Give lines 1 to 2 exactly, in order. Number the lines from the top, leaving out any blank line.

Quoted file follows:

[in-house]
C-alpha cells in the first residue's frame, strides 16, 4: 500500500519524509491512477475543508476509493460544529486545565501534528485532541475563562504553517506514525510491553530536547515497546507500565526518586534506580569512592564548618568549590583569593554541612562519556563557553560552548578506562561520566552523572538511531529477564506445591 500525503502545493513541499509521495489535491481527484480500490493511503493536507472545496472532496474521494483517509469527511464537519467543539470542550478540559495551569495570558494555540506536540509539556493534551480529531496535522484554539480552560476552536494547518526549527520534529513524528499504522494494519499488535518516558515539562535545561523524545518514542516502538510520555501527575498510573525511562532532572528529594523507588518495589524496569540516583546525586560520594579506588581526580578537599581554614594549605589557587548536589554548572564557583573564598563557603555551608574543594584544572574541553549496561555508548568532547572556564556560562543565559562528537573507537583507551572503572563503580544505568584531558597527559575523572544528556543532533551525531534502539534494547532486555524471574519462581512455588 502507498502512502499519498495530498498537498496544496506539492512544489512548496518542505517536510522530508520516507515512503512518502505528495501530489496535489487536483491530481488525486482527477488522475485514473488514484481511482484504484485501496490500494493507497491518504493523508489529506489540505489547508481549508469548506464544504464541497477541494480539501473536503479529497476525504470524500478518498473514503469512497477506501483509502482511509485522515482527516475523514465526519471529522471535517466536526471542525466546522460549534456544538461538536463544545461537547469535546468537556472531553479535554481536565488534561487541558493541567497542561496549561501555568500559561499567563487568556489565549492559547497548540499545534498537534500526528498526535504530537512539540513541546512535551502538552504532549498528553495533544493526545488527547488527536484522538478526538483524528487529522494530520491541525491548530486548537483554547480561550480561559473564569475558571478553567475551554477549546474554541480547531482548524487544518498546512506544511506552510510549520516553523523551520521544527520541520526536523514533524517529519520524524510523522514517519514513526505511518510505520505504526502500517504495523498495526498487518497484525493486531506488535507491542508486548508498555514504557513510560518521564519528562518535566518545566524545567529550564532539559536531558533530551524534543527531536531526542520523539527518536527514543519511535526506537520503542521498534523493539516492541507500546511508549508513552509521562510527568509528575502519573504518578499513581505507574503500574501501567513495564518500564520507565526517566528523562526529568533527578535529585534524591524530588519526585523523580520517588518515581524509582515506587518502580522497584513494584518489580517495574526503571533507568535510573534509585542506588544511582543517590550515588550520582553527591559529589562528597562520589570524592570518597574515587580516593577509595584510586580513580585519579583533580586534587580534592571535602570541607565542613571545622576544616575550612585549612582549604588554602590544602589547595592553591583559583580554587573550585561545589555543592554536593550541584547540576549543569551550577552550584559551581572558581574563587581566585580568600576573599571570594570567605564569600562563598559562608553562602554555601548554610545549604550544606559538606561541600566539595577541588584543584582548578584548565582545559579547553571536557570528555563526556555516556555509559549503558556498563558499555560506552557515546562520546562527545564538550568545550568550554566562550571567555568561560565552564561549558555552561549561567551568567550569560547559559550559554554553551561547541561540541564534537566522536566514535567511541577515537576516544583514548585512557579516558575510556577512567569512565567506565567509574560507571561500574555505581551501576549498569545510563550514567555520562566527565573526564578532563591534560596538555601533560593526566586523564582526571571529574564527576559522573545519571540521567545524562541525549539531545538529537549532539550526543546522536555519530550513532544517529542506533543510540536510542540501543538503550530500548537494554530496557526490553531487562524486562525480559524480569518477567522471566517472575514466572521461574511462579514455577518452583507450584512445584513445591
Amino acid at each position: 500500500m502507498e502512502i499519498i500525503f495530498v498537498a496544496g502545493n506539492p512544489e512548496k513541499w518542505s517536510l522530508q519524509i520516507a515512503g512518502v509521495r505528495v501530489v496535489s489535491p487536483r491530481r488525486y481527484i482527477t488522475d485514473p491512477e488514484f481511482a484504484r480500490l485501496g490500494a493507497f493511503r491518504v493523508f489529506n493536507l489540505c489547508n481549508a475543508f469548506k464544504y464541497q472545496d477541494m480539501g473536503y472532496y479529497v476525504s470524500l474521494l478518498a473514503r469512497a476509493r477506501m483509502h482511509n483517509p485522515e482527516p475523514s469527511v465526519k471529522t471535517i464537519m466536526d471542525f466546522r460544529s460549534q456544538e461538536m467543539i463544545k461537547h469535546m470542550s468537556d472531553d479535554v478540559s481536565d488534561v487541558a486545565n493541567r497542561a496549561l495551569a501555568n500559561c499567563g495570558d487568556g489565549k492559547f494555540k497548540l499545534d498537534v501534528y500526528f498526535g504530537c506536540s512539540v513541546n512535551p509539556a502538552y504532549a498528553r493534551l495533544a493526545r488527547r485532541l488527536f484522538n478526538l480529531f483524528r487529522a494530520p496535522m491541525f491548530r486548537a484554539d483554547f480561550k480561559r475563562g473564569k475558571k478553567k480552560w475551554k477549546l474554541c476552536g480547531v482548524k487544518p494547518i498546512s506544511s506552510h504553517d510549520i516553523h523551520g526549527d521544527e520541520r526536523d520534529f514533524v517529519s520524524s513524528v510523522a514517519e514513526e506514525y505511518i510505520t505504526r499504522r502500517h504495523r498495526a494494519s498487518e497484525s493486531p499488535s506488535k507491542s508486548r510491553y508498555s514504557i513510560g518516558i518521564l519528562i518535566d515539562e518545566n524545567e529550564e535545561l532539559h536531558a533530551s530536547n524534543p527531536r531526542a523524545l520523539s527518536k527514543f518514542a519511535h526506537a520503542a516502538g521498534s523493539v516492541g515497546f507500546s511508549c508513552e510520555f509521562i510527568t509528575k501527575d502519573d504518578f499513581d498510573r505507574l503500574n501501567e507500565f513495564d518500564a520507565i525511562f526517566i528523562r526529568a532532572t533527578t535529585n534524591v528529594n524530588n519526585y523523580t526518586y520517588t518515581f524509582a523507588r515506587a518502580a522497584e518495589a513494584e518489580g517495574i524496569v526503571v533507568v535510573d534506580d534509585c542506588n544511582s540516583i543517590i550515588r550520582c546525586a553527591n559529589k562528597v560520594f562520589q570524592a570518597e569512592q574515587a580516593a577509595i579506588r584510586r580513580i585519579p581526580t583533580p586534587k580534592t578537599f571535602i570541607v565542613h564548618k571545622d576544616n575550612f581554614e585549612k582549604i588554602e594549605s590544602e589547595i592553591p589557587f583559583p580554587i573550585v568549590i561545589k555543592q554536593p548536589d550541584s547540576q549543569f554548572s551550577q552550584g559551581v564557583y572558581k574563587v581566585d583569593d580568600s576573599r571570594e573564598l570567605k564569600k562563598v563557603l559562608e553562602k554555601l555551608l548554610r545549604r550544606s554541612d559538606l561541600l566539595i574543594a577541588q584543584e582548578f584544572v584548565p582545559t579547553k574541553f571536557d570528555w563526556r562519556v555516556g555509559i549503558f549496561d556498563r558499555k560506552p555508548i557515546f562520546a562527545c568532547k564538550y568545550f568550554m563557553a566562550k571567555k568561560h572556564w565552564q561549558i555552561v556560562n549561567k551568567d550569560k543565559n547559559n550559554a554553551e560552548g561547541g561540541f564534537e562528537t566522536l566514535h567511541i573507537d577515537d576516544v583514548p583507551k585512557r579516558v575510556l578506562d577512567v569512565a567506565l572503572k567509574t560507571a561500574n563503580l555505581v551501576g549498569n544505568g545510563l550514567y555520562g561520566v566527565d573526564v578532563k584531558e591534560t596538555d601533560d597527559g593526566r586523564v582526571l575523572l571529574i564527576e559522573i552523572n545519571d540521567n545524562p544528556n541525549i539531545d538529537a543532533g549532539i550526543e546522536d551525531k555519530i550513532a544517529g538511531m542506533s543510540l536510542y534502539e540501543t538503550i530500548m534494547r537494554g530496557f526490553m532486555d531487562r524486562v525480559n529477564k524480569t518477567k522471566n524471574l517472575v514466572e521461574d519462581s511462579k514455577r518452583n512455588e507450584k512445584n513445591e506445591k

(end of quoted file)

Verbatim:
[in-house]
C-alpha cells in the first residue's frame, strides 16, 4: 500500500519524509491512477475543508476509493460544529486545565501534528485532541475563562504553517506514525510491553530536547515497546507500565526518586534506580569512592564548618568549590583569593554541612562519556563557553560552548578506562561520566552523572538511531529477564506445591 500525503502545493513541499509521495489535491481527484480500490493511503493536507472545496472532496474521494483517509469527511464537519467543539470542550478540559495551569495570558494555540506536540509539556493534551480529531496535522484554539480552560476552536494547518526549527520534529513524528499504522494494519499488535518516558515539562535545561523524545518514542516502538510520555501527575498510573525511562532532572528529594523507588518495589524496569540516583546525586560520594579506588581526580578537599581554614594549605589557587548536589554548572564557583573564598563557603555551608574543594584544572574541553549496561555508548568532547572556564556560562543565559562528537573507537583507551572503572563503580544505568584531558597527559575523572544528556543532533551525531534502539534494547532486555524471574519462581512455588 502507498502512502499519498495530498498537498496544496506539492512544489512548496518542505517536510522530508520516507515512503512518502505528495501530489496535489487536483491530481488525486482527477488522475485514473488514484481511482484504484485501496490500494493507497491518504493523508489529506489540505489547508481549508469548506464544504464541497477541494480539501473536503479529497476525504470524500478518498473514503469512497477506501483509502482511509485522515482527516475523514465526519471529522471535517466536526471542525466546522460549534456544538461538536463544545461537547469535546468537556472531553479535554481536565488534561487541558493541567497542561496549561501555568500559561499567563487568556489565549492559547497548540499545534498537534500526528498526535504530537512539540513541546512535551502538552504532549498528553495533544493526545488527547488527536484522538478526538483524528487529522494530520491541525491548530486548537483554547480561550480561559473564569475558571478553567475551554477549546474554541480547531482548524487544518498546512506544511506552510510549520516553523523551520521544527520541520526536523514533524517529519520524524510523522514517519514513526505511518510505520505504526502500517504495523498495526498487518497484525493486531506488535507491542508486548508498555514504557513510560518521564519528562518535566518545566524545567529550564532539559536531558533530551524534543527531536531526542520523539527518536527514543519511535526506537520503542521498534523493539516492541507500546511508549508513552509521562510527568509528575502519573504518578499513581505507574503500574501501567513495564518500564520507565526517566528523562526529568533527578535529585534524591524530588519526585523523580520517588518515581524509582515506587518502580522497584513494584518489580517495574526503571533507568535510573534509585542506588544511582543517590550515588550520582553527591559529589562528597562520589570524592570518597574515587580516593577509595584510586580513580585519579583533580586534587580534592571535602570541607565542613571545622576544616575550612585549612582549604588554602590544602589547595592553591583559583580554587573550585561545589555543592554536593550541584547540576549543569551550577552550584559551581572558581574563587581566585580568600576573599571570594570567605564569600562563598559562608553562602554555601548554610545549604550544606559538606561541600566539595577541588584543584582548578584548565582545559579547553571536557570528555563526556555516556555509559549503558556498563558499555560506552557515546562520546562527545564538550568545550568550554566562550571567555568561560565552564561549558555552561549561567551568567550569560547559559550559554554553551561547541561540541564534537566522536566514535567511541577515537576516544583514548585512557579516558575510556577512567569512565567506565567509574560507571561500574555505581551501576549498569545510563550514567555520562566527565573526564578532563591534560596538555601533560593526566586523564582526571571529574564527576559522573545519571540521567545524562541525549539531545538529537549532539550526543546522536555519530550513532544517529542506533543510540536510542540501543538503550530500548537494554530496557526490553531487562524486562525480559524480569518477567522471566517472575514466572521461574511462579514455577518452583507450584512445584513445591